Survey findings point to Great Britain as the country in Western Europe that is the most impacted by late payment from export customers.
Key survey results
Sales on credit terms
Slightly above the 41.2% average for Western Europe, 44.3% of the total value of the business-to-business (B2B) sales of respondents in Great Britain was transacted on credit terms.
This does not differ from what was observed last year, and places Great Britain in the cluster of Western European countries (along with Ireland, Spain, and Italy) with an average value of B2B credit-based sales that is more or less in line with the average for Western Europe. This cluster falls in between two other groups of countries, which show a totally opposite approach to granting trade credit in B2B transactions. On one hand, there are Austria, Switzerland, Belgium and France, whose respondents showed a very risk-averse approach to granting trade credit. On the other hand, there is Greece, Sweden and Denmark, which appear to be the most inclined countries in Western Europe to offer credit terms in B2B transactions.
On average, British respondents seemed to be more likely to grant trade credit terms to domestic than to foreign B2B customers. 48.2% and 40.3% of the total value of domestic and foreign B2B sales respectively were on credit (survey averages: 44.8% domestic and 37.7% foreign). This suggests British respondents perceive the risk of payment default to be more likely to arise from credit-based sales to foreign than to domestic customers. This is the same perception of respondents in Southern Europe (Greece, Italy, Spain).
Overdue B2B invoices (%)
Around 90.0% of British respondents (88.0% in Western Europe) experienced late payment of invoices by B2B customers over the past year. This resulted in an average of 44.6% of the total value of B2B receivables remaining unpaid past the due date. This is above the 40.0% average for Western Europe, and is around 3% higher than last year. Much of this increase appears to stem from an upswing in late foreign payments over the past year, which greatly outweighs that on the domestic market. This may explain why survey findings point to Great Britain as the country in Western Europe that is the most impacted by foreign late payment. This tallies with British respondents’ selective approach to granting trade credit in B2B transactions.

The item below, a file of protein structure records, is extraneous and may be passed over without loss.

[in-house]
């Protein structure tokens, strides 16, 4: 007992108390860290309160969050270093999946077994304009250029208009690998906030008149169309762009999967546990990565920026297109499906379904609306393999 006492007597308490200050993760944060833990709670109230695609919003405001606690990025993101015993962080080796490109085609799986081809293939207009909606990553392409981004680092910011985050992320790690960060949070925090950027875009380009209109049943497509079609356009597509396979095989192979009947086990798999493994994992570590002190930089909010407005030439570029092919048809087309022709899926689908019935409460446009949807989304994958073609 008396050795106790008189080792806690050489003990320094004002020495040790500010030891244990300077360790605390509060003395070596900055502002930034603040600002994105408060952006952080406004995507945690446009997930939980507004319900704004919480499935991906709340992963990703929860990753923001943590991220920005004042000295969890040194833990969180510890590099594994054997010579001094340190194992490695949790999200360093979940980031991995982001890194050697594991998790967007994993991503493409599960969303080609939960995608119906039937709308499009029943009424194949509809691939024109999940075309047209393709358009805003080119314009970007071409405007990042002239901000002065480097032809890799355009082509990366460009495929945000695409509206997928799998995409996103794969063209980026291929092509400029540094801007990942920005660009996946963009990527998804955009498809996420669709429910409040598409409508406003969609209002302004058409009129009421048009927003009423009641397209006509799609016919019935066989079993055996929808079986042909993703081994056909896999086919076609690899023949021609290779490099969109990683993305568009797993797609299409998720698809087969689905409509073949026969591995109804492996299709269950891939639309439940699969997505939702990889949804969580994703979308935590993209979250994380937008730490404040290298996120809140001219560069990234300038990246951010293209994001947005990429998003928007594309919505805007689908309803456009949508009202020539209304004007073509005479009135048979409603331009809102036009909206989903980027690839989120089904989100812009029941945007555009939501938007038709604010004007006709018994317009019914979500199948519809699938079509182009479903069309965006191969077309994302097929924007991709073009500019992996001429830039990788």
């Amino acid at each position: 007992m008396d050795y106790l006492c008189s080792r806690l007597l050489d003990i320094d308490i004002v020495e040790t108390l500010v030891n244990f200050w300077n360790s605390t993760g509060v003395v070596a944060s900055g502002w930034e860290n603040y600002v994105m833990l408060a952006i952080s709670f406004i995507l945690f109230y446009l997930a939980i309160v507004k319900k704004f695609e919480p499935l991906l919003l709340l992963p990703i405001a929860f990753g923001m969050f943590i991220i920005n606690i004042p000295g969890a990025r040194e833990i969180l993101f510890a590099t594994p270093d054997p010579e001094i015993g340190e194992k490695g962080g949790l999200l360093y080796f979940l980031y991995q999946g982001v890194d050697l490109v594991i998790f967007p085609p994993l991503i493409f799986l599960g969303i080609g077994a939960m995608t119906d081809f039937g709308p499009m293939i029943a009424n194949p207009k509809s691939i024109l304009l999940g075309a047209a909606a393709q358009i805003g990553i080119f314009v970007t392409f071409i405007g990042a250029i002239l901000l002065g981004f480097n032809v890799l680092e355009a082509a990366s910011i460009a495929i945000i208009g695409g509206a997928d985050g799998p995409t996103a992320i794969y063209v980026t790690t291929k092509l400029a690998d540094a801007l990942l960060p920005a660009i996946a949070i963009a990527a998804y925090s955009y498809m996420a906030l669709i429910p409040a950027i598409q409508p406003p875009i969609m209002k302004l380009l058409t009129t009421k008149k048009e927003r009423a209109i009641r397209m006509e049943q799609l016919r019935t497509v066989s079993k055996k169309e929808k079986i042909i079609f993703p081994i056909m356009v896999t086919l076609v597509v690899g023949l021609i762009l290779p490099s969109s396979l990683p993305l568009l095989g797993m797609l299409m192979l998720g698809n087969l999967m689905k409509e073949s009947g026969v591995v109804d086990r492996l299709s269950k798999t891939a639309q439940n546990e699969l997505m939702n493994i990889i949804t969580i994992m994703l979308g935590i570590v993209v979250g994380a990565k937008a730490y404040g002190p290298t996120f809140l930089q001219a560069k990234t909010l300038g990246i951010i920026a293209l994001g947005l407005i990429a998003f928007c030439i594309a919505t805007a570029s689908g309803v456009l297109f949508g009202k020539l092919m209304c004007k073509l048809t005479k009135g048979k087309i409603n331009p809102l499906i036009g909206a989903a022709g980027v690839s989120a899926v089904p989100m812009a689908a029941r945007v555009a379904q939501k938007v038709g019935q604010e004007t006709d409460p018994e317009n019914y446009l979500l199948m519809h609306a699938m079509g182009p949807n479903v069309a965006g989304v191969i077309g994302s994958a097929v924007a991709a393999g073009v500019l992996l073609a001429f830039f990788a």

Late payment of invoices (domestic and foreign) is reflected in the Days Sales Outstanding (DSO) figure posted by British respondents. This averages 59 days (survey average: 48 days) and is over two weeks longer than last year. This may reflect a relatively poor performance in collection of high value outstanding invoices, particularly foreign invoices, than in most other Western European countries. One in four British respondents expect their DSO to worsen over the next 12 months.
In light of the above, it is not surprising that more respondents in Great Britain (22.3%) than in Western Europe (17.8%) are concerned about maintaining sufficient cash flow this year. Collection of outstanding invoices in emerging markets and accurate assessment of customers’ payment default risk are also considered by British respondents to be challenges to business profitability in 2016.
Payment duration (average days)
B2B trade credit payment terms extended by British respondents average 25 days from the invoice date (below the 31 days survey average) and do not vary between domestic and foreign customers. Compared to one year ago, payment terms granted to domestic B2B customers appear to be slightly shorter (by an average of 3 days). Foreign payment terms, in contrast, did not vary at all, suggesting that the perception of British respondents is that there was no improvement in payment default risk arising from B2B trade, particularly with foreign customers, over the past year.
Despite such a strict payment policy applied by British respondents, past due B2B invoices were settled by domestic and foreign customers within three weeks of the invoice due date. This is around one week longer than last year, and is consistent with the survey average.